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Hiring? Ask Real Questions, Have Real Conversations, Stick with Your Team

Iron II
Iron II

It was my job to rebuild the IT department at my previous company. Writing a job description and fielding resumes on Indeed were the initial steps, followed by screening interviews. It was then time to really get to know the candidate(s). A thoughtful LinkedIn post showed up in my feed, which called out how unrealistic the hiring process can be. It's worth taking some time to check out. 

Here's what helped me build a strong team:

  • Focusing on skills and experiences that were in alignment with work we'd recently done or were about to do. It was counterproductive to allow boilerplate to get in the way of potentially finding someone who was the right fit. The candidate also receive a good feel for what's involved with the role and what it would be like working with you.
  • Borrowed from the LinkedIn post references above ... someone who has 4 years experience is close enough to 5 to be considered. Don't be dogmatic, or you could miss out on someone special. 
  • Have other people (even outside of your team) meet the candidate(s). There's a theory that people flock to similar personality types to their own. That's not always a good thing; diversity of thought is important.
    • Beyond that, why have more interviews, unless you need specific answers you didn't get before. My co-owner trusted me to make the right determinations and onboard the new employee in a way that helped them to succeed.
  • Taking time, when asked, to provide feedback to (serious) rejected candidates, who made it beyond the first call. Everyone deserves respect.

Your job isn't over after someone's been hired. A good manager builds a team that stays together.

  • Invest in your team to build their skills through certifications and learning how to do new things. I found community college courses that cost a fraction of corporate training for the same learning track.
  • Listen to feedback and be willing to make changes; provide an environment with psychological safety.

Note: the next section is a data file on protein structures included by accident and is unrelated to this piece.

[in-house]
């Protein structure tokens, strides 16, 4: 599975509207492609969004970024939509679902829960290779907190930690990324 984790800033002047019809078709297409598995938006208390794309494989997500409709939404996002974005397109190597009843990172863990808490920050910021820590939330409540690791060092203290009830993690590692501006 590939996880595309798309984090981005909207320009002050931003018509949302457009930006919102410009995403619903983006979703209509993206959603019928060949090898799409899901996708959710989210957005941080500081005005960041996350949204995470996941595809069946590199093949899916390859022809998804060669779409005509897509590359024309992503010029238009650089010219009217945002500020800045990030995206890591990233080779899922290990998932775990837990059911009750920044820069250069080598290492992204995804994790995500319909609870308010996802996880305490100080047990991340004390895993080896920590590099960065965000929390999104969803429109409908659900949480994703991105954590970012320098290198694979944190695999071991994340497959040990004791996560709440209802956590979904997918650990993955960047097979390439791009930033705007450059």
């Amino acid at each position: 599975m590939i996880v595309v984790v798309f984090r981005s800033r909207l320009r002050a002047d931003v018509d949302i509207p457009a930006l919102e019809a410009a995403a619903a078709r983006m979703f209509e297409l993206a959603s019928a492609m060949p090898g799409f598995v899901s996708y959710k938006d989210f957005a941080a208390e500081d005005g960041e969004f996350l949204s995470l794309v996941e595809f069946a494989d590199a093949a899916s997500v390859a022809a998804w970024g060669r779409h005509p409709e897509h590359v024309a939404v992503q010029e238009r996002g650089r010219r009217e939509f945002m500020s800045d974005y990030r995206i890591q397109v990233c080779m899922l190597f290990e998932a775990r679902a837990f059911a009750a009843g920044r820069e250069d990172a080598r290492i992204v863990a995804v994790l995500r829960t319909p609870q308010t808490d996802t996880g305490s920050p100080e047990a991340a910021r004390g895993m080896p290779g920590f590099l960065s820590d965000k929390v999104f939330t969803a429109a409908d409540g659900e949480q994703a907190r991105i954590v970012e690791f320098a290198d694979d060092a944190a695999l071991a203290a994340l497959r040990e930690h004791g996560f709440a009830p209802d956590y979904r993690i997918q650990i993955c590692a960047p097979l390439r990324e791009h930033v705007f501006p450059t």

• Keep your promises and don't promises anything that you can't deliver.
  • A NPS (Net Promoter Score) to pick up on things that could be done better. A solution could be as simple as having your IT admin leave the office more and walk the floor to meet people. It's important to build trust with your department.
  • Job reviews that are meaningful and set goals for career growth and how to achieve it.

Here's the hardest part to accept: some people just aren't a good fit. We like our colleagues; it's only human. My dad had some brutal but insightful advise that helped me in those situations, "They're all "good guys"." Someone who cares about people will cut employees slack, and always expects that kindness will be rewarded with good behavior. You can't make that assumption: document problems, days off, and other things that could end up being challenged (legally or otherwise) after someone leaves the company. It's rare, but it happens. Do not be caught unprepared.

You may also permit someone to overstay their welcome, out of kindness, which isn't good for your organization OR them.

My experiences may not align with yours, but I wish someone had sat me down to discuss these topics. Overall, one of the greatest accomplishments in my career was seeing team members grow and improve, both in and outside of the office. That's ideal. I've also dealt with disappointments and uncomfortable situations that lingered for far too long. Hiring well helps to preempt negative encounters.



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